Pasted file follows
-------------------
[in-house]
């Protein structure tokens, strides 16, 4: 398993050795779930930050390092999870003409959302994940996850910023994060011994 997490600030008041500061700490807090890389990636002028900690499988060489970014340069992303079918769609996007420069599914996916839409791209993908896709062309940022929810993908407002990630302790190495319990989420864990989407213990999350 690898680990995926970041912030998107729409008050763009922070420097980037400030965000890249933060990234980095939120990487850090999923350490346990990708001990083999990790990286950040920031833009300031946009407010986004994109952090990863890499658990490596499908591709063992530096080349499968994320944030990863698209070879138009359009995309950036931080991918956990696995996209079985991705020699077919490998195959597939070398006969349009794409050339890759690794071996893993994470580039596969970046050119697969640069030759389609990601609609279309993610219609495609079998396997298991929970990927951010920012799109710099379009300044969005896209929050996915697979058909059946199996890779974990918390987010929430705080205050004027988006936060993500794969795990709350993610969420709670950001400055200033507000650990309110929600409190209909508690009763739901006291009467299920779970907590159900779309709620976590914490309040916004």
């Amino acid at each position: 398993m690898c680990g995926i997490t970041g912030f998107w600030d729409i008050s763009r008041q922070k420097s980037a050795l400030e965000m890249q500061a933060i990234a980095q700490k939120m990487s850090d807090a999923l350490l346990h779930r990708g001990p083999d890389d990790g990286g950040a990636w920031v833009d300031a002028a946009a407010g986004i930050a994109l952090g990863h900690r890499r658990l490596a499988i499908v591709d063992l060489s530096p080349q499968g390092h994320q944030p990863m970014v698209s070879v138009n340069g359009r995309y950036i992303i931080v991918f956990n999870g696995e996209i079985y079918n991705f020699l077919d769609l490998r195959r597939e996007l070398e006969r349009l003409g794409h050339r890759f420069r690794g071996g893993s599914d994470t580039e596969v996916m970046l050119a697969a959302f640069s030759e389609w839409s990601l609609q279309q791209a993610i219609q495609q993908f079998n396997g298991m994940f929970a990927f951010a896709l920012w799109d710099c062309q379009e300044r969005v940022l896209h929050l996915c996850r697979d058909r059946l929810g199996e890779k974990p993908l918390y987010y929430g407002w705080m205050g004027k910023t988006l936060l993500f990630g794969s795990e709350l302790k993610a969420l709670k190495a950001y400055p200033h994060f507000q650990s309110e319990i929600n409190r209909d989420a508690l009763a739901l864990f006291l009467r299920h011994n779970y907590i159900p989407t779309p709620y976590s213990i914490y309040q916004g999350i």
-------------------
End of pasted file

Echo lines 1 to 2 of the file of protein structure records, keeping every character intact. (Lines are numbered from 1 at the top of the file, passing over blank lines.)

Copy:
[in-house]
């Protein structure tokens, strides 16, 4: 398993050795779930930050390092999870003409959302994940996850910023994060011994 997490600030008041500061700490807090890389990636002028900690499988060489970014340069992303079918769609996007420069599914996916839409791209993908896709062309940022929810993908407002990630302790190495319990989420864990989407213990999350 690898680990995926970041912030998107729409008050763009922070420097980037400030965000890249933060990234980095939120990487850090999923350490346990990708001990083999990790990286950040920031833009300031946009407010986004994109952090990863890499658990490596499908591709063992530096080349499968994320944030990863698209070879138009359009995309950036931080991918956990696995996209079985991705020699077919490998195959597939070398006969349009794409050339890759690794071996893993994470580039596969970046050119697969640069030759389609990601609609279309993610219609495609079998396997298991929970990927951010920012799109710099379009300044969005896209929050996915697979058909059946199996890779974990918390987010929430705080205050004027988006936060993500794969795990709350993610969420709670950001400055200033507000650990309110929600409190209909508690009763739901006291009467299920779970907590159900779309709620976590914490309040916004």